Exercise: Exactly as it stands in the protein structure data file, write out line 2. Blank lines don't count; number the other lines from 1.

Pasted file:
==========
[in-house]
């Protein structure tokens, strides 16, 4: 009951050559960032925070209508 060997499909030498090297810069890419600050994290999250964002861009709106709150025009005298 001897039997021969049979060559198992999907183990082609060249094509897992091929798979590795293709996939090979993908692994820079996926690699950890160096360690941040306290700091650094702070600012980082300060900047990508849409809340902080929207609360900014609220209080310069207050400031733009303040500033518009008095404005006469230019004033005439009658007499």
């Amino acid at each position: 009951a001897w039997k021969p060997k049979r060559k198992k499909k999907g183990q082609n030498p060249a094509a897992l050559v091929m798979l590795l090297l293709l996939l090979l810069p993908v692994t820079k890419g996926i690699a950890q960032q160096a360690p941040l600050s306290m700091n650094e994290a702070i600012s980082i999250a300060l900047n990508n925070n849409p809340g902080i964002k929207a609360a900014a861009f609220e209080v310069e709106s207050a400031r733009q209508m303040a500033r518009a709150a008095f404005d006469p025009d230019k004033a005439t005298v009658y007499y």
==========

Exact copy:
């Protein structure tokens, strides 16, 4: 009951050559960032925070209508 060997499909030498090297810069890419600050994290999250964002861009709106709150025009005298 001897039997021969049979060559198992999907183990082609060249094509897992091929798979590795293709996939090979993908692994820079996926690699950890160096360690941040306290700091650094702070600012980082300060900047990508849409809340902080929207609360900014609220209080310069207050400031733009303040500033518009008095404005006469230019004033005439009658007499």